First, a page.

However, he denied that the government was planning to abandon the method altogether. “We are using PF2 in a much more focused way than was the case for PFI. [It is now] a very small, specialist approach to financing public investment.” In practice, this will be for projects where the advantages of transferring risk to the private sector will outweigh the superior borrowing power of the government.
Sir Geoffrey Clifton-Brown MP, the deputy chair of the PAC, commented: “When we did our report in 2011, we said that these PFIs had not demonstrated value for money. We asked you to publish the evidence. Our sister committee, the Treasury Committee, asked again in 2012, and you were going to publish it in 2013. You were going to publish new evidence in 2014. You have still not published that evidence.”
Other factors behind reduction in PF2 contracts are a fall in the financial attractions for both sides. For the government, the private investment in a public project is no longer “off balance sheet”, and so PF2 schemes push up official government debt.
UK may shoulder cost of new nuclear plants
The UK and Japanese governments may fund a new nuclear power station planned in Wales, in what seems to be a reversal of the UK’s insistence that its planned new fleet of reactors be funded by developers only.
The idea would be to capitalise on governments’ ability to borrow more cheaply than the private sector, thus reducing overall project costs.
Damned for being expensive and risky, that project is being funded by heavily indebted EDF, of France, and China’s state-owned nuclear power company, China General Nuclear (CGN).
The UK’s National Audit Office last year declared Hinkley a “risky and expensive” deal and said government should have considered taking on some of the construction risks to lower costs for consumers.
One senior UK government figure told The Financial Times that ministers were looking for “creative solutions” for future projects that would “not look like Hinkley” but would also be different to the “1950s model” of governments shouldering the full cost of nuclear construction.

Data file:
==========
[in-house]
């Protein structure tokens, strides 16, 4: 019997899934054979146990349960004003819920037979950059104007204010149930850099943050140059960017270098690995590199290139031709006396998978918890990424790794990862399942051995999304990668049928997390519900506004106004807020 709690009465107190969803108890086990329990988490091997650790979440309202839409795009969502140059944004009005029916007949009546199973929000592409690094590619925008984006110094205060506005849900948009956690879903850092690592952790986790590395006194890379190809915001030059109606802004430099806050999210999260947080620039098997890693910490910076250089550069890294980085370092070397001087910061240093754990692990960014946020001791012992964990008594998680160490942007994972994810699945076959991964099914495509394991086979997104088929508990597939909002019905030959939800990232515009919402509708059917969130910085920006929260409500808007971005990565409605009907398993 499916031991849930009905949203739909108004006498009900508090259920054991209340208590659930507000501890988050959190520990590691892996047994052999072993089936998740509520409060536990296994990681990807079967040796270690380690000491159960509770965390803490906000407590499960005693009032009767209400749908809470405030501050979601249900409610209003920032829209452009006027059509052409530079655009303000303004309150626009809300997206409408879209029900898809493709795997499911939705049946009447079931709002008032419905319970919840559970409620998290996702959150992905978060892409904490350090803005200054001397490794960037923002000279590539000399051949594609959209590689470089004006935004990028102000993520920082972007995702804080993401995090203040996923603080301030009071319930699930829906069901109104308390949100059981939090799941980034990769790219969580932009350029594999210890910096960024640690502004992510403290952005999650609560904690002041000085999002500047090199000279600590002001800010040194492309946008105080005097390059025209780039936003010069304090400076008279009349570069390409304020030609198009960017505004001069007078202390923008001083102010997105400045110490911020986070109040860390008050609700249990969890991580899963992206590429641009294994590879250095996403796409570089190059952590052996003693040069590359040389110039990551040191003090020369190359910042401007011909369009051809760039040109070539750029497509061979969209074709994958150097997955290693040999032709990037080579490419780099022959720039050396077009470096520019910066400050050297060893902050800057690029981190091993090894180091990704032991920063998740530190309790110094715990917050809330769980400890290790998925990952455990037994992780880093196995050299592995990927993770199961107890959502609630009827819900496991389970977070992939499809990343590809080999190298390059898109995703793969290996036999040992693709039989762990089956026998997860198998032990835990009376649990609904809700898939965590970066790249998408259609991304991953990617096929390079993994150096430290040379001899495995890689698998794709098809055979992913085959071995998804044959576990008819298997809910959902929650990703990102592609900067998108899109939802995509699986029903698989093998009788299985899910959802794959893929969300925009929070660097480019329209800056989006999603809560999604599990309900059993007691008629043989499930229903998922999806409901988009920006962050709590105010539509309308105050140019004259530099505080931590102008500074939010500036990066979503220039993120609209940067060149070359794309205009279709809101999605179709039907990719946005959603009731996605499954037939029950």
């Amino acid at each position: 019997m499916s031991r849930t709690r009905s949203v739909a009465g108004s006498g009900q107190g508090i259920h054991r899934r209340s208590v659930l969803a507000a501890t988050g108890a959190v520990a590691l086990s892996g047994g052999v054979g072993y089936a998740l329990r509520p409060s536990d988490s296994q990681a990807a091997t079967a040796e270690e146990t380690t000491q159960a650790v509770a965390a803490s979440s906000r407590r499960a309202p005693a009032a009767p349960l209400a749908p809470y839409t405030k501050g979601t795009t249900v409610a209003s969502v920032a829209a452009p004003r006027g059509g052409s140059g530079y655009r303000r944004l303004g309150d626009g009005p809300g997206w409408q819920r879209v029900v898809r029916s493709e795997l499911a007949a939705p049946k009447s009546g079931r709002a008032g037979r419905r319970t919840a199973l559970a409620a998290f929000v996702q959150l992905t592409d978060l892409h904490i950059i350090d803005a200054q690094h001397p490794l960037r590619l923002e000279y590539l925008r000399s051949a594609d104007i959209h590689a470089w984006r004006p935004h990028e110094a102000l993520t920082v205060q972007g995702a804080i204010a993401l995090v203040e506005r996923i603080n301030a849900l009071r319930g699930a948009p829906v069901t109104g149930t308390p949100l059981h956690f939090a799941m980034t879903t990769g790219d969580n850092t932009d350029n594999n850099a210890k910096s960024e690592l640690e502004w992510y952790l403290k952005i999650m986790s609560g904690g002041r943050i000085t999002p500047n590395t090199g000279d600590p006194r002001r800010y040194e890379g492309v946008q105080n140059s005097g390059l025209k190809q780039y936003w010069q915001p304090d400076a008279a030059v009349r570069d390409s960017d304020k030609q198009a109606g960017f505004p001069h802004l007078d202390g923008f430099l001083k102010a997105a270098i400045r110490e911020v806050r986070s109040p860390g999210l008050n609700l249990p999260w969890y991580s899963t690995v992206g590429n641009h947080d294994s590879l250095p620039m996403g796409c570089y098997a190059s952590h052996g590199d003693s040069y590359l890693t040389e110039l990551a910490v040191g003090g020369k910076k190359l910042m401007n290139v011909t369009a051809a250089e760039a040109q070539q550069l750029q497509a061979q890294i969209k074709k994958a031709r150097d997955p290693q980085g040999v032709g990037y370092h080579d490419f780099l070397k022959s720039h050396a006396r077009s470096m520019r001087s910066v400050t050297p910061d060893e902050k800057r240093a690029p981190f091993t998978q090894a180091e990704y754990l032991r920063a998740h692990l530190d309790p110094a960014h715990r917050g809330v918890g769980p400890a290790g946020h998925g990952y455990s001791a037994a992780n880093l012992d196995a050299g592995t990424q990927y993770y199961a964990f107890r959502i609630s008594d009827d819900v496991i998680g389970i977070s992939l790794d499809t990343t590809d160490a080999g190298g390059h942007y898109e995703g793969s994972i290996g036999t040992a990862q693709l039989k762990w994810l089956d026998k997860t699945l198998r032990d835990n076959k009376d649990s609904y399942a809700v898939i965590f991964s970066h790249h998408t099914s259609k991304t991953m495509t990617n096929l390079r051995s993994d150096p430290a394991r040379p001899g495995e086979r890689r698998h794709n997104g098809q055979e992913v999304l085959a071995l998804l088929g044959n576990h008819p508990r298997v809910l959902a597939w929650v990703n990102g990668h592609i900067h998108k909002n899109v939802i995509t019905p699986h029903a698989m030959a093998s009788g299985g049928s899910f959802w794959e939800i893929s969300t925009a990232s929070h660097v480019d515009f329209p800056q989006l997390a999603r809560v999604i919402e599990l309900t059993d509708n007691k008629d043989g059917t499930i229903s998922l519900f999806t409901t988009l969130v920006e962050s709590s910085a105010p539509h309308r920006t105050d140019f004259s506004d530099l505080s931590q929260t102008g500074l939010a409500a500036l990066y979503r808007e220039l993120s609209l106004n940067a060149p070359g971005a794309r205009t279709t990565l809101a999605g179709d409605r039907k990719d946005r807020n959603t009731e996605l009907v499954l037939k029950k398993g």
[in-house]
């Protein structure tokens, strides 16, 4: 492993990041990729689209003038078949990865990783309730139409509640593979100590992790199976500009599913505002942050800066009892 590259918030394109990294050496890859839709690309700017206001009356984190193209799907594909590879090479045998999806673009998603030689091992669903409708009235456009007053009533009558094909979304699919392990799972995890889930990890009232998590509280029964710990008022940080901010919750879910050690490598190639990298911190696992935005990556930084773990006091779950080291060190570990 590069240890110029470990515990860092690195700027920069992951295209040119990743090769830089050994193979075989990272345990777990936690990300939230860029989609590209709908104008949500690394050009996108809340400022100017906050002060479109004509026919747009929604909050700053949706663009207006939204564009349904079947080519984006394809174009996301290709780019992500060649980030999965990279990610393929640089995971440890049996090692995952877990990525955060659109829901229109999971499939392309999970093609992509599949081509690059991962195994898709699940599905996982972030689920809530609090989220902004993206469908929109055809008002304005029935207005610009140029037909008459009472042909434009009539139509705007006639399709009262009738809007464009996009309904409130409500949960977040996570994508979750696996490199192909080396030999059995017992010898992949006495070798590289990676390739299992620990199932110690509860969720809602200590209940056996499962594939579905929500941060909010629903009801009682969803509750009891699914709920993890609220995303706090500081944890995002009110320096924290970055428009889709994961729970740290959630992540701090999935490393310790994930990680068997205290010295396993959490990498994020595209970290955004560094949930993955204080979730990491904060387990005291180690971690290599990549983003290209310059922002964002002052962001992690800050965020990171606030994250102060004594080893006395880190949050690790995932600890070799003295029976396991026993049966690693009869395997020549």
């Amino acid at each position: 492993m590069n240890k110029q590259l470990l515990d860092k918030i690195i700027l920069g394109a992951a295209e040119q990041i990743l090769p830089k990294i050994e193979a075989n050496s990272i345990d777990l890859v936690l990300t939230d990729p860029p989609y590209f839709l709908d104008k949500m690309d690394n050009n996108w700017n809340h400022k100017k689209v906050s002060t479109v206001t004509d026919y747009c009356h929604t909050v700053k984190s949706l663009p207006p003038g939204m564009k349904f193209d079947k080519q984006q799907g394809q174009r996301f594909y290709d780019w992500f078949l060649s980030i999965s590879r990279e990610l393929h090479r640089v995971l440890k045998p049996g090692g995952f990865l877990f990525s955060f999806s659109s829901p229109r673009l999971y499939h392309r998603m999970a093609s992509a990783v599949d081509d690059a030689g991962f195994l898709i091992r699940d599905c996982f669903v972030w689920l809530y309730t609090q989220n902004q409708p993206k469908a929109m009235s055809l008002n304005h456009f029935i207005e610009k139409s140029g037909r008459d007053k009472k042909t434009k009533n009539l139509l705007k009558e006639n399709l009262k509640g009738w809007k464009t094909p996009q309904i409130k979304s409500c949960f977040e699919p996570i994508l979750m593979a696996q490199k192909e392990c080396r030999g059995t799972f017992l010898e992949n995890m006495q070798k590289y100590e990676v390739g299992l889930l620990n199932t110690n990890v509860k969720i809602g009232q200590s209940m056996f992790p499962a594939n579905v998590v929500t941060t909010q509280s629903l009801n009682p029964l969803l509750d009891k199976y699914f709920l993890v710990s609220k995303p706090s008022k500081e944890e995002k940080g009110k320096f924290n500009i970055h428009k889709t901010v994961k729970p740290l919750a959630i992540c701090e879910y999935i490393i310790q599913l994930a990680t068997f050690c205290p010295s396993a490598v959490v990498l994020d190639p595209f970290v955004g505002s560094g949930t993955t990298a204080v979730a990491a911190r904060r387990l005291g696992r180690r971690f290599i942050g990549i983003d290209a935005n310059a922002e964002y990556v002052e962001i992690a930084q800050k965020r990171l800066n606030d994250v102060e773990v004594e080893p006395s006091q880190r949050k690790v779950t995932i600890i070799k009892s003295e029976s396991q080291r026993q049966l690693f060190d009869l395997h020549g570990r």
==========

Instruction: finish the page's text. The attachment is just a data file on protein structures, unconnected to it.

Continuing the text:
UK abandons rail electrification schemes
Sarens, the Belgian heavy lifting specialist, this month unveiled the world’s largest heavy-lifting crane and trailed the coming in two years’ time of an even bigger lifter, which remains shrouded in mystery.
The unveiling at its works in Ghent means its famous “Big Benny” crane, the SGC 120, is now superseded, but that takes nothing away from its illustrious, six-year career lifting extremely heavy things all over the world.
This massive unit has now been exceeded by Big Benny’s Big Brother: the SGC 140.
“Bigger Benny” has the same lifting capacity but can move weights around a larger radius, which means it is able to work on projects with a greater area without having to be dismantled and moved to another position. It can be built with a boom of 130m, to which a jib of up to 99m can be added.
The Caspian job
The SGC 140 will make its debut on a three-year contract helping to build an oil refinery in Kazakhstan and installing equipment to increase the reservoir pressure in the giant Tengiz field in the northern Caspian Sea.